A randomized, controlled clinical trial of education & physical training for women with fibromyalgia (FM)

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OBJECTIVE: To determine the effectiveness of self-management

education and physical training in decreasing fibromyalgia

(FMS) symptoms and increasing physical and psychological well

being.

METHODS: A pretest-posttest control group design was

used. Ninety-nine women with FMS were randomly assigned to 1

of 3 groups; 86 completed the study. The education only group

received a 6-week self-management course. The education plus

physical training group received the course and 6 h of

training designed to assist them to exercise independently.

The control group got treatment after 3 months.

RESULTS: The

experimental programs had a significant positive impact on

quality of life and self-efficacy. Helplessness, number of

days feeling bad, physical dysfunction, and pain in the tender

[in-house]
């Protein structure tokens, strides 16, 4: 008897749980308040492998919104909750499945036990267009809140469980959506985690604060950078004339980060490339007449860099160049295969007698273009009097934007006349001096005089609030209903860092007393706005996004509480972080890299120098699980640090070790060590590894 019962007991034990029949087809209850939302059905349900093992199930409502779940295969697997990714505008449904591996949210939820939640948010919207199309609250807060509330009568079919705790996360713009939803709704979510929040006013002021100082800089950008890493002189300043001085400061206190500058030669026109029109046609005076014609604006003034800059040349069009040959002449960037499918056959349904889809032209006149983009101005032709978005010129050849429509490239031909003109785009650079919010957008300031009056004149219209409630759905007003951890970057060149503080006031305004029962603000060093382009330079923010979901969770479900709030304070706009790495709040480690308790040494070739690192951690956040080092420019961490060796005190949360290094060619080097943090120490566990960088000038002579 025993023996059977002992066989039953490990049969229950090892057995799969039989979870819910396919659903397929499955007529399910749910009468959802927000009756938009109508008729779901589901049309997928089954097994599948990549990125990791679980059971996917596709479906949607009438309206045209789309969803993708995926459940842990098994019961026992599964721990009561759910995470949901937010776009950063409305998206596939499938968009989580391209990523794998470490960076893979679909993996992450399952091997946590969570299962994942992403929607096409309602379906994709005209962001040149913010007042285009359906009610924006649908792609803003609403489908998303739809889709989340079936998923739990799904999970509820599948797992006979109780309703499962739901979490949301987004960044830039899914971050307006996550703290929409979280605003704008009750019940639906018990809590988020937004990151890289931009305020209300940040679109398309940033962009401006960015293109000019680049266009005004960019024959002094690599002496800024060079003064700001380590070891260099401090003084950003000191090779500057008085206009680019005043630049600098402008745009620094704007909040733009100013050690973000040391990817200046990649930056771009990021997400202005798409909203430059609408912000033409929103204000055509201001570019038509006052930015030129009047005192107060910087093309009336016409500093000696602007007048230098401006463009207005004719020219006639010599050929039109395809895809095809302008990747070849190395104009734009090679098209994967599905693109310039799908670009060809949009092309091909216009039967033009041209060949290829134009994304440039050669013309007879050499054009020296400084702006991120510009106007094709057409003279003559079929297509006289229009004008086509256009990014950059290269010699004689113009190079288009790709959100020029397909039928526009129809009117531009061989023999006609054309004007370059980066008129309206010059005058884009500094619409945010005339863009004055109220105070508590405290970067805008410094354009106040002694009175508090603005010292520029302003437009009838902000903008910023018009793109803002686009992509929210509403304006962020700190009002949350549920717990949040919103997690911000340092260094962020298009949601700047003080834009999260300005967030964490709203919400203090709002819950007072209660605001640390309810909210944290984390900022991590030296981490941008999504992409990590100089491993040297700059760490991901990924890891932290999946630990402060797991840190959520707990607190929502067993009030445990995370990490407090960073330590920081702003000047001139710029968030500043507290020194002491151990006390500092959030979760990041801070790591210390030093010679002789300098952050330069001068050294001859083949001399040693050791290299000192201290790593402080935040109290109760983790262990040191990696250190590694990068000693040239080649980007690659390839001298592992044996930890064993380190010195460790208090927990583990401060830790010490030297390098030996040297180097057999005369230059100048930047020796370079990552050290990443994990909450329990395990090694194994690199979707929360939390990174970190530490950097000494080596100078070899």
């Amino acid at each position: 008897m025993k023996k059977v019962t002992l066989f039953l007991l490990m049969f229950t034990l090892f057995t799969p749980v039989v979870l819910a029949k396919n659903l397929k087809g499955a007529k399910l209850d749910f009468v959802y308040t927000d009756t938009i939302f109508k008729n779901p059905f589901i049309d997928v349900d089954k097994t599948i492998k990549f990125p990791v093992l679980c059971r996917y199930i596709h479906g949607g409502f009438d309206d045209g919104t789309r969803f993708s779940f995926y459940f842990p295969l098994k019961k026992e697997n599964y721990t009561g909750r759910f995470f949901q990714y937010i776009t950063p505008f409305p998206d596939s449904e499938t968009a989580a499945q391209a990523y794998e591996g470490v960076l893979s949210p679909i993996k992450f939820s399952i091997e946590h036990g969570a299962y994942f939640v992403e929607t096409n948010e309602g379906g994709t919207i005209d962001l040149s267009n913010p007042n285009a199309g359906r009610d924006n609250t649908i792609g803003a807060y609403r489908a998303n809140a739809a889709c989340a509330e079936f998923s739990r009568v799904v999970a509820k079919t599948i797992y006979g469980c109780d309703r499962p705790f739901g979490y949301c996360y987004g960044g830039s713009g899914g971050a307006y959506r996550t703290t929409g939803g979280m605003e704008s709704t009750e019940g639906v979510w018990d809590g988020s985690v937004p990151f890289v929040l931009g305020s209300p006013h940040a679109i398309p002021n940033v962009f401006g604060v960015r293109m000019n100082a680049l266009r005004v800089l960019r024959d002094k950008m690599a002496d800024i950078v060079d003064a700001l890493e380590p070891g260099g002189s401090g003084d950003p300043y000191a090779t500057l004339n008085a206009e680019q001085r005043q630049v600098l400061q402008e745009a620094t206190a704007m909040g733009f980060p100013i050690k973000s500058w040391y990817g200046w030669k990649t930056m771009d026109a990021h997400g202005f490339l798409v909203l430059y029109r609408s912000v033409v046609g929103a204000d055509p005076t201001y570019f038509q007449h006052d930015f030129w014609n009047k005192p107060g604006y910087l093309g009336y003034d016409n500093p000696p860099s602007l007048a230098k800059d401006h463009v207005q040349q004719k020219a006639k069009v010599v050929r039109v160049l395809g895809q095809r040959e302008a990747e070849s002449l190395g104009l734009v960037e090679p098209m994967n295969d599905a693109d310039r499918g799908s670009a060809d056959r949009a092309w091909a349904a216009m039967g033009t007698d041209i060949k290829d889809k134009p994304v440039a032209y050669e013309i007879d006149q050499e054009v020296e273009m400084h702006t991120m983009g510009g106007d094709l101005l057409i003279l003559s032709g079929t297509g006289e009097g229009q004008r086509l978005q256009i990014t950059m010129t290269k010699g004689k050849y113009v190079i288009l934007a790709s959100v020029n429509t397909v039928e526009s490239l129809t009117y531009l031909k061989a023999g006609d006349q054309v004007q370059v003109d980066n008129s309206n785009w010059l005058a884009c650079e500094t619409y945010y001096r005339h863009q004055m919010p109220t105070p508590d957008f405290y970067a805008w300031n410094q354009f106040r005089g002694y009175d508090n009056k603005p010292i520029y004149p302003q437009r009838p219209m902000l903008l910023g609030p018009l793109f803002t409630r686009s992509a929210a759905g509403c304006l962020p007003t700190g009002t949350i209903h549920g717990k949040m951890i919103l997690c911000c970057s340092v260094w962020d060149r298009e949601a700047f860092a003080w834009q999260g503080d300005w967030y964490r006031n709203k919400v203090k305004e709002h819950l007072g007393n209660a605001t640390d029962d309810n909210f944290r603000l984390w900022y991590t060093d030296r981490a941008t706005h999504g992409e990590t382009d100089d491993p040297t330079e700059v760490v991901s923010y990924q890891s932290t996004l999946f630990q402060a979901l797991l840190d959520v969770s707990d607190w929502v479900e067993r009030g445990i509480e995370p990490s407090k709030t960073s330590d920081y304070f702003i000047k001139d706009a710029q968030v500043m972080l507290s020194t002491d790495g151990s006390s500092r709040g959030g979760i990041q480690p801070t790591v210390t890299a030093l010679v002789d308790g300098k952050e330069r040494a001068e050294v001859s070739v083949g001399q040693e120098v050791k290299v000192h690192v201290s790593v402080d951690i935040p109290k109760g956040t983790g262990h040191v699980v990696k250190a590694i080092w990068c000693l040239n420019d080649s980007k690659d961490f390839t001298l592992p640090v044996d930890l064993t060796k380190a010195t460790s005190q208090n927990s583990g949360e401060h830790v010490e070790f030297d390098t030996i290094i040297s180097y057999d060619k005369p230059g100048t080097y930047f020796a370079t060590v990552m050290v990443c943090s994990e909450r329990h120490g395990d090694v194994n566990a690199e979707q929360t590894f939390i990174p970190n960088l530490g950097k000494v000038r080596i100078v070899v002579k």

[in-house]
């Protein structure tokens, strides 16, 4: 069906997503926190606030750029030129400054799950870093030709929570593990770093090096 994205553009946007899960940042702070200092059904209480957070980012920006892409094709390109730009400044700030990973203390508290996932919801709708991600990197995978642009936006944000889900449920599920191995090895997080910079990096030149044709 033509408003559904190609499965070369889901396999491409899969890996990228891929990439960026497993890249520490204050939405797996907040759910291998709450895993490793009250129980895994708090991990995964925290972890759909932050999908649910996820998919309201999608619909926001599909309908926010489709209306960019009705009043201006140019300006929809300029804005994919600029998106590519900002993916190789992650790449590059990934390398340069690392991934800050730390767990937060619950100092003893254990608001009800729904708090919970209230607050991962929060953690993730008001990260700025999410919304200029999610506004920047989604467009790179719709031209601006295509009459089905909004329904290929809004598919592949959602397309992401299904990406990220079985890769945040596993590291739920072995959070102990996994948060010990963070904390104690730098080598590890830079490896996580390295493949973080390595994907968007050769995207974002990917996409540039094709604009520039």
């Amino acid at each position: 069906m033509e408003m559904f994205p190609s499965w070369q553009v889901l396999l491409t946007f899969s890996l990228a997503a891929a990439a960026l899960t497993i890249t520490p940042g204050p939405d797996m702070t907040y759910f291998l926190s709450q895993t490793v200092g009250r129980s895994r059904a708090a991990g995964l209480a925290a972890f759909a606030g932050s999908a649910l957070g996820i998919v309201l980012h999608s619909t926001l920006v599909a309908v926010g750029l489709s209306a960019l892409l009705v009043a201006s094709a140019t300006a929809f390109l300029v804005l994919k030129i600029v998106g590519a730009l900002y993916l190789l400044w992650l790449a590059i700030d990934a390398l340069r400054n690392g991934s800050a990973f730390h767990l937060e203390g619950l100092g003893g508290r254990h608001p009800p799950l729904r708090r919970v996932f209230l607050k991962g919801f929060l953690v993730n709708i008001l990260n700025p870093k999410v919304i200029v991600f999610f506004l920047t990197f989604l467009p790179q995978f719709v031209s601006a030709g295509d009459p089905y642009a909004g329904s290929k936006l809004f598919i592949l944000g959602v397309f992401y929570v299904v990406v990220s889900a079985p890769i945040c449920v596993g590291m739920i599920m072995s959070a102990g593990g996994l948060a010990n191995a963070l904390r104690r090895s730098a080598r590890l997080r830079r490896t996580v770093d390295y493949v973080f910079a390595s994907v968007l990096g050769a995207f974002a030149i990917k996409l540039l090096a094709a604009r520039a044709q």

points decreased significantly in one or both of the treated

groups when retested 6 weeks after the end of the program.

Longterm followup of 67 treated subjects showed significant

positive changes on the Fibromyalgia Impact Questionnaire

primarily in the physical training group. Among all subjects,

87% were exercising at least 3 times/week for 20 min or more;

46% said they had increased their exercise level since

participating in the program; 70% were practicing relaxation

strategies as needed; 46% were working at least half time as

opposed to 37% at pretest.

CONCLUSION: Self-efficacy of the

treated groups was enhanced significantly by the program.

Other changes were smaller and more delayed than had been

expected. Recommendations for future trials include a longer

education program, more vigorous physical training, and

longterm followup.

Burckhardt CS, Mannerkorpi K, Hedenberg L, Bjelle A

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